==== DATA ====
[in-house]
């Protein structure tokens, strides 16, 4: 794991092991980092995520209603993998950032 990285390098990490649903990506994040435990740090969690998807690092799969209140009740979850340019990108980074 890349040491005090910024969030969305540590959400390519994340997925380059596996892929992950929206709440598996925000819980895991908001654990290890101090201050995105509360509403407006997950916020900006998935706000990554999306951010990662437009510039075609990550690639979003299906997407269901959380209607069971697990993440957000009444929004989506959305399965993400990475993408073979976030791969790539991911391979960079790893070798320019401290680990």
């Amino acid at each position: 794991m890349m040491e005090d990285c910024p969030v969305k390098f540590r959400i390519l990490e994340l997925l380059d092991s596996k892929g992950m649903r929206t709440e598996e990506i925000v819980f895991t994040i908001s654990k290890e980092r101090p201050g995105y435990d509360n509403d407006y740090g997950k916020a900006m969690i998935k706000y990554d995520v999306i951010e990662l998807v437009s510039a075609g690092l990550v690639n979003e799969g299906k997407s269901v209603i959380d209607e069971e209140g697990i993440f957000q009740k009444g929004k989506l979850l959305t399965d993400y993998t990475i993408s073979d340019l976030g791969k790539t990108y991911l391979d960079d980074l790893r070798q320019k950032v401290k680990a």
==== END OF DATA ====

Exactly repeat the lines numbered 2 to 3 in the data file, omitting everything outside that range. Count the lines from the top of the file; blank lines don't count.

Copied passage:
């Protein structure tokens, strides 16, 4: 794991092991980092995520209603993998950032 990285390098990490649903990506994040435990740090969690998807690092799969209140009740979850340019990108980074 890349040491005090910024969030969305540590959400390519994340997925380059596996892929992950929206709440598996925000819980895991908001654990290890101090201050995105509360509403407006997950916020900006998935706000990554999306951010990662437009510039075609990550690639979003299906997407269901959380209607069971697990993440957000009444929004989506959305399965993400990475993408073979976030791969790539991911391979960079790893070798320019401290680990």
């Amino acid at each position: 794991m890349m040491e005090d990285c910024p969030v969305k390098f540590r959400i390519l990490e994340l997925l380059d092991s596996k892929g992950m649903r929206t709440e598996e990506i925000v819980f895991t994040i908001s654990k290890e980092r101090p201050g995105y435990d509360n509403d407006y740090g997950k916020a900006m969690i998935k706000y990554d995520v999306i951010e990662l998807v437009s510039a075609g690092l990550v690639n979003e799969g299906k997407s269901v209603i959380d209607e069971e209140g697990i993440f957000q009740k009444g929004k989506l979850l959305t399965d993400y993998t990475i993408s073979d340019l976030g791969k790539t990108y991911l391979d960079d980074l790893r070798q320019k950032v401290k680990a």